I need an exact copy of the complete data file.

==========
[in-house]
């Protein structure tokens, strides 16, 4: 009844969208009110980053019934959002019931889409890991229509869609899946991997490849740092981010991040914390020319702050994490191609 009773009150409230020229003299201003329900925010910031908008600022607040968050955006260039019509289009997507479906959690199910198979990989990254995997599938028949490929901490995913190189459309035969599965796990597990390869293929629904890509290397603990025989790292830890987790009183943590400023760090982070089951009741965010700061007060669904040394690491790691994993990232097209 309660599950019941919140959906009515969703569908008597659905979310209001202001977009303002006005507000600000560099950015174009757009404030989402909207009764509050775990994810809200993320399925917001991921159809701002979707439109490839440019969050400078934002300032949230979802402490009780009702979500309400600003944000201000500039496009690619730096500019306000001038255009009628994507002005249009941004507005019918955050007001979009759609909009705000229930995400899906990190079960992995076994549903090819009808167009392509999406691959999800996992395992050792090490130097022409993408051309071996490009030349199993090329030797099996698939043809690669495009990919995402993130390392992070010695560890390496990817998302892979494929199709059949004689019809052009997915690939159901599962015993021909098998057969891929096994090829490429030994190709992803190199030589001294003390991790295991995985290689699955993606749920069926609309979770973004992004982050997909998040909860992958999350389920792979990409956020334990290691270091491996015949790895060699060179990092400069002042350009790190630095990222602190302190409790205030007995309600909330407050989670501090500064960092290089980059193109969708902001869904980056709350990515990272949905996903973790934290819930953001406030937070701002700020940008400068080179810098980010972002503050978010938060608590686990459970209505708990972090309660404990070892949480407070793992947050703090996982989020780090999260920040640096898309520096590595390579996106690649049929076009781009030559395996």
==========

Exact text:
[in-house]
């Protein structure tokens, strides 16, 4: 009844969208009110980053019934959002019931889409890991229509869609899946991997490849740092981010991040914390020319702050994490191609 009773009150409230020229003299201003329900925010910031908008600022607040968050955006260039019509289009997507479906959690199910198979990989990254995997599938028949490929901490995913190189459309035969599965796990597990390869293929629904890509290397603990025989790292830890987790009183943590400023760090982070089951009741965010700061007060669904040394690491790691994993990232097209 309660599950019941919140959906009515969703569908008597659905979310209001202001977009303002006005507000600000560099950015174009757009404030989402909207009764509050775990994810809200993320399925917001991921159809701002979707439109490839440019969050400078934002300032949230979802402490009780009702979500309400600003944000201000500039496009690619730096500019306000001038255009009628994507002005249009941004507005019918955050007001979009759609909009705000229930995400899906990190079960992995076994549903090819009808167009392509999406691959999800996992395992050792090490130097022409993408051309071996490009030349199993090329030797099996698939043809690669495009990919995402993130390392992070010695560890390496990817998302892979494929199709059949004689019809052009997915690939159901599962015993021909098998057969891929096994090829490429030994190709992803190199030589001294003390991790295991995985290689699955993606749920069926609309979770973004992004982050997909998040909860992958999350389920792979990409956020334990290691270091491996015949790895060699060179990092400069002042350009790190630095990222602190302190409790205030007995309600909330407050989670501090500064960092290089980059193109969708902001869904980056709350990515990272949905996903973790934290819930953001406030937070701002700020940008400068080179810098980010972002503050978010938060608590686990459970209505708990972090309660404990070892949480407070793992947050703090996982989020780090999260920040640096898309520096590595390579996106690649049929076009781009030559395996």